Is Eating Too Little Salt Risky? New Report Raises Questions : The Salt A low-sodium diet may cause more health problems than a medium-sodium diet, a new report found. But some health advocates say focusing on the potential risks of a low-sodium diet distracts from the more important conversation about how to get Americans to start consuming less salt.
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Is Eating Too Little Salt Risky? New Report Raises Questions

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Is Eating Too Little Salt Risky? New Report Raises Questions

Is Eating Too Little Salt Risky? New Report Raises Questions

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  • <iframe src="" width="100%" height="290" frameborder="0" scrolling="no" title="NPR embedded audio player">
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Sometimes too much of a good thing is bad. Sometimes too little of a bad thing is not so great either. Most of us have heard the dietary advice to cut back on salt. And a new report out today affirms that modest reductions are a good idea, but how low do we need to go? Experts conclude that cutting sodium too much is risky.

NPR's Allison Aubrey reports.

ALLISON AUBREY, BYLINE: For years, people over the age of 50, as well as those who have elevated blood pressure or other risk factors for heart disease, have been told to aim for a very low sodium diet - down to 1500 milligrams per day. That's less than a teaspoon. But now, a panel of experts convened by the Institute of Medicine - made up of physicians, researchers and nutrition scientists - is questioning whether a diet that low in sodium is beneficial.

Brian Strom of the University of Pennsylvania chaired the panel.

DR. BRIAN STROM: The net conclusion is that people who are eating too much sodium should lower their sodium, but it is possible that if you lower it too much you might do harm.

AUBREY: Strom says that the panel reviewed a lot of studies evaluating the relationship between sodium and health outcomes. And he says some research from Italy stands out, when it comes to suggesting that ultra-low-sodium diets may be harmful. In the Italian study, people with congestive heart failure were put on either a low-sodium diet or a medium-sodium diet.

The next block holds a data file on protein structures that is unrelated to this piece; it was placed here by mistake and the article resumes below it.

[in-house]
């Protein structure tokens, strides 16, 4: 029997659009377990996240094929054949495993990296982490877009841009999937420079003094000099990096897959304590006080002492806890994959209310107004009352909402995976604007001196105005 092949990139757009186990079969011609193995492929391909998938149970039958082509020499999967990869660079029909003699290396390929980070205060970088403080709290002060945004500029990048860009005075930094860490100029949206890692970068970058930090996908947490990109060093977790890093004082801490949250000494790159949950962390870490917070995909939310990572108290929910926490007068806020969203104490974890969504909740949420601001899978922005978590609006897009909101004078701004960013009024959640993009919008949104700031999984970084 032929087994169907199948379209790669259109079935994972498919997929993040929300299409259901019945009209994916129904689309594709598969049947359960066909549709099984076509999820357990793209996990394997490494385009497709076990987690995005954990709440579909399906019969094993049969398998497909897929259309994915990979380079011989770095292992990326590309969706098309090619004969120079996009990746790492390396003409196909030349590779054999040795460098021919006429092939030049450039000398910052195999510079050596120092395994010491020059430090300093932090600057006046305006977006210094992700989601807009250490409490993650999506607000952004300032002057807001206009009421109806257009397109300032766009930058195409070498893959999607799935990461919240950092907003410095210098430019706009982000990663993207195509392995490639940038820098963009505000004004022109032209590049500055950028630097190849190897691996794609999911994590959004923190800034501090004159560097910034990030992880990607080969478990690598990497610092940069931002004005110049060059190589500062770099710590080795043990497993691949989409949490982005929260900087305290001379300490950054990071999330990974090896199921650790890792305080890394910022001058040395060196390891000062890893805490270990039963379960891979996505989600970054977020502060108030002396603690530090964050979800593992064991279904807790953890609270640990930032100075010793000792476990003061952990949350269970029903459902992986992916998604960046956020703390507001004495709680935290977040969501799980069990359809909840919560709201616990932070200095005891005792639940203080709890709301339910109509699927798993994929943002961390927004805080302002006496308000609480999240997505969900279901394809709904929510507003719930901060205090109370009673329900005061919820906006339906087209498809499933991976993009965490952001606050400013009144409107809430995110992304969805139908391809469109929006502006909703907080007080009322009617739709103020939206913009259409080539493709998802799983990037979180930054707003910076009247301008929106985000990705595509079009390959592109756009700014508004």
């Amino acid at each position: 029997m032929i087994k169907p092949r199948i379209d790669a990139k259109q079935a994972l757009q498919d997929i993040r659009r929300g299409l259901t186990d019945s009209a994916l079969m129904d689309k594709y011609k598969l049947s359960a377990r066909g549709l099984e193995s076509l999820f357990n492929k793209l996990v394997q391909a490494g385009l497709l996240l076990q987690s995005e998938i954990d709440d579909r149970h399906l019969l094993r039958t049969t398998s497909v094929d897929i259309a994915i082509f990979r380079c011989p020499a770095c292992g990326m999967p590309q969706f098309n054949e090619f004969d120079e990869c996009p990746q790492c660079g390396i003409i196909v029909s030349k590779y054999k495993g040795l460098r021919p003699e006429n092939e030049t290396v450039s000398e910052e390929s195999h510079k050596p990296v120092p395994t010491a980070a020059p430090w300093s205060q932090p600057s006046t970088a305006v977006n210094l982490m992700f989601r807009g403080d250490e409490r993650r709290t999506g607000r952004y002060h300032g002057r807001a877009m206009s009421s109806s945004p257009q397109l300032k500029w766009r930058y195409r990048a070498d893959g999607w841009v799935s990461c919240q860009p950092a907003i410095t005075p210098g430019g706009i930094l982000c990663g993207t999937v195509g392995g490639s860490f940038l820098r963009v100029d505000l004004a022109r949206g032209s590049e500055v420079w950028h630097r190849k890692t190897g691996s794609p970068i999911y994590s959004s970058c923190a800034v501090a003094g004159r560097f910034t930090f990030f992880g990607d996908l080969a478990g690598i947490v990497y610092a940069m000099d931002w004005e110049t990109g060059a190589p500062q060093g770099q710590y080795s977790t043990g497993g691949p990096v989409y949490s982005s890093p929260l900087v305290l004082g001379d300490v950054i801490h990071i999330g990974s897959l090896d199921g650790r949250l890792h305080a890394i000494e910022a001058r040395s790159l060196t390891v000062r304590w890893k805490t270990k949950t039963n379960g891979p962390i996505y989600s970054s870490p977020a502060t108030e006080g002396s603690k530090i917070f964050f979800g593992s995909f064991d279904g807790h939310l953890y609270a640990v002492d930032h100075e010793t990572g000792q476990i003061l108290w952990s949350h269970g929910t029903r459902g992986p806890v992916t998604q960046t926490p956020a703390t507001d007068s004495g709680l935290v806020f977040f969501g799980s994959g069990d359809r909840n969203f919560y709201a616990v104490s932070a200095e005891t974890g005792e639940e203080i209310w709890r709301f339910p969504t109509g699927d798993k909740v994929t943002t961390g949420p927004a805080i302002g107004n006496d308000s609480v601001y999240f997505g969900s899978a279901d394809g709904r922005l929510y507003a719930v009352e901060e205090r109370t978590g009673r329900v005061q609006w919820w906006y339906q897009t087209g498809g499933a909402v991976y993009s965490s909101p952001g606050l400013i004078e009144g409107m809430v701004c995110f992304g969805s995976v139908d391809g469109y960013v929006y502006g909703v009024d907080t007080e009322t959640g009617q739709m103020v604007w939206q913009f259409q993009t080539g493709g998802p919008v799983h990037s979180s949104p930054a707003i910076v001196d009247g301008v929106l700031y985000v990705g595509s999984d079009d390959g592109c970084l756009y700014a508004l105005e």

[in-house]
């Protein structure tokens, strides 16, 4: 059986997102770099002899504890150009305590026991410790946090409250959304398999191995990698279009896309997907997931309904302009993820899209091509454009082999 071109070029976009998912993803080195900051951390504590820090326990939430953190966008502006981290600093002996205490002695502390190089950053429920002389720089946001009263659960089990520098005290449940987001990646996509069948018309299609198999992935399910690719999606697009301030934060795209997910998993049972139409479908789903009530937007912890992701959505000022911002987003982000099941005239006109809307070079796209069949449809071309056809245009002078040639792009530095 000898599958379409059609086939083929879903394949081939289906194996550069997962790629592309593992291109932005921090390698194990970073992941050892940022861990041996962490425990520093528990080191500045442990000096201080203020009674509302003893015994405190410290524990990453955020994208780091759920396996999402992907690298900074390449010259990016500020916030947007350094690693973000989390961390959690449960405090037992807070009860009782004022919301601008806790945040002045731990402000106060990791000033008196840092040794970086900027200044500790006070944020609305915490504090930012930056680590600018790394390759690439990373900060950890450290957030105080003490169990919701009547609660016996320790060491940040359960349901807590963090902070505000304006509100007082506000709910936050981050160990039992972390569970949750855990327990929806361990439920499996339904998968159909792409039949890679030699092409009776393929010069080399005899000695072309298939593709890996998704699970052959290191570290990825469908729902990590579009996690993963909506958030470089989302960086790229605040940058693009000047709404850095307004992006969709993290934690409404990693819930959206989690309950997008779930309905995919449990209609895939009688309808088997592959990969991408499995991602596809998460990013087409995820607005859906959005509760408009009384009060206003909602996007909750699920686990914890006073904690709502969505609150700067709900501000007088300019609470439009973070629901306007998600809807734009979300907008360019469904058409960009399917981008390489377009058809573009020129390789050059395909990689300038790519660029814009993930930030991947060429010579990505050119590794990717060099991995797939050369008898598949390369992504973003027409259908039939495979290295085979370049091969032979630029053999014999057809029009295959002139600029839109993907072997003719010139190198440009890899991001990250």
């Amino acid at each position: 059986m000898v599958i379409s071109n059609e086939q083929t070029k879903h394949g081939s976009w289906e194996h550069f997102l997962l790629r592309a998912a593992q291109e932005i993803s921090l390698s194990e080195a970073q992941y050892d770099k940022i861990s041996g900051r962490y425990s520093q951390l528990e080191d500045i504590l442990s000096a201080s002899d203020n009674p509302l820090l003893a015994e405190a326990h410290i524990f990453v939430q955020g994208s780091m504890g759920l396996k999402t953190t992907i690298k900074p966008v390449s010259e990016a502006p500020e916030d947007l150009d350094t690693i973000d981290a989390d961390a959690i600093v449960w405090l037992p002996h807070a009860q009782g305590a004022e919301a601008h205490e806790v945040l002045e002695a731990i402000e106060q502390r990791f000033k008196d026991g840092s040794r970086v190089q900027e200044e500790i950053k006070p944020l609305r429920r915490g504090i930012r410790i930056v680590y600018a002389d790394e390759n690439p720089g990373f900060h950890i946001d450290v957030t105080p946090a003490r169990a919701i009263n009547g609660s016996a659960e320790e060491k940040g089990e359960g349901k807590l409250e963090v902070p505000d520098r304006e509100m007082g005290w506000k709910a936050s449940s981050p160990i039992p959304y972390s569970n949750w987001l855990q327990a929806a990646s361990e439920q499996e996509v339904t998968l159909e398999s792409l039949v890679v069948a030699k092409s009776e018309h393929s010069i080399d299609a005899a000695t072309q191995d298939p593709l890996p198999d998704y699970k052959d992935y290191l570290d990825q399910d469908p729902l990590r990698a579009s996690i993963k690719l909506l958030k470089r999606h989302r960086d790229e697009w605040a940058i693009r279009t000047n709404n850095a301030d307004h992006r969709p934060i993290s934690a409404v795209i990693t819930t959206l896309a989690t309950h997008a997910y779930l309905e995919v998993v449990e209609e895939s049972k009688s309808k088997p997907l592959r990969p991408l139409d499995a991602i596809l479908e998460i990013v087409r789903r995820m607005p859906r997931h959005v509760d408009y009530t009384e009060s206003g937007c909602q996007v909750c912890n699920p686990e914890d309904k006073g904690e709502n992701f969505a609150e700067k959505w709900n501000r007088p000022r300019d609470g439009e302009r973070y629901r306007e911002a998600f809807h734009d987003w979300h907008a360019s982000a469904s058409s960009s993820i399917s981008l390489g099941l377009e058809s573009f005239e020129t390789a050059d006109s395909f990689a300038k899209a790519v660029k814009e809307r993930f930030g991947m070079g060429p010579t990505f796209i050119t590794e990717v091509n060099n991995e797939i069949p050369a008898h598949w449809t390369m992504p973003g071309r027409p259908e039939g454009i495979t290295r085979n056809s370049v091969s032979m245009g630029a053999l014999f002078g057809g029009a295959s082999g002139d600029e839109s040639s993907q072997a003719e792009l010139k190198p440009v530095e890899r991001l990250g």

STROM: The people who were on the low-sodium diet actually did worse. They had more hospital re-admissions and they had a higher mortality rate.

AUBREY: Strom says the Italian study is not entirely conclusive, but the panel agreed that studies like this raise questions about whether current low-sodium recommendations should be moderated.

Now groups such as the American Heart Association, which recommends a low-sodium diet for all Americans, says it disagrees with the key findings of the new report.

DR. STEPHEN HAVAS: I think it's very unfortunate and it's going to confuse the American public.

AUBREY: That's Stephen Havas, a preventive medicine doctor from Northwestern University. He points out that most Americans are consuming excessive amounts of salt, way more than the experts are talking about here. He says quibbling over whether the ideal intake is 2300 milligrams or 1500 milligrams distracts us from the more important conversation, about how to get Americans to start consuming just a little less. Right now, the typical American consumes more than 3400 milligrams a day

HAVAS: We have lots of evidence showing that the more sodium people consume, the more likely it is that they will develop high blood pressure.

AUBREY: And this matters.

BONNIE LIEBMAN: I don't think people have no idea how much sodium they're eating.

AUBREY: To better understand just how much salt is found in the typical lunch out, I met nutrition advocate Bonnie Liebman at a food court. Our first stop was McDonald's, where I was surprised to learn that the French fries are not the saltiest item on the menu. Turns out a Quarter Pounder with cheese has more than three times as much salt as a medium fry.

LIEBMAN: Most burgers have a thousand milligrams. You can get up to 2,000 if you get the Angus burger with bacon.

AUBREY: Put the burger and fries together and you've already reached the recommended daily sodium intake.

Liebman says it's important not to pick on fast food. McDonald's, after all, has pledged to reduce sodium 15 percent across its menu by 2015. And as we stroll down the food court - from Subway to Chipotle to Pizzeria Uno - Liebman says it's a similar story at every chain.

LIEBMAN: Expect at least a thousand milligrams in a sandwich. It doesn't matter if it comes from Panera or Au Bon Pain.

AUBREY: So even though the new report raises questions about potential harms of ultra-low-sodium diet, with a food supply like ours, most of us should be concerned with eating too much salt, not too little.

Allison Aubrey, NPR News.

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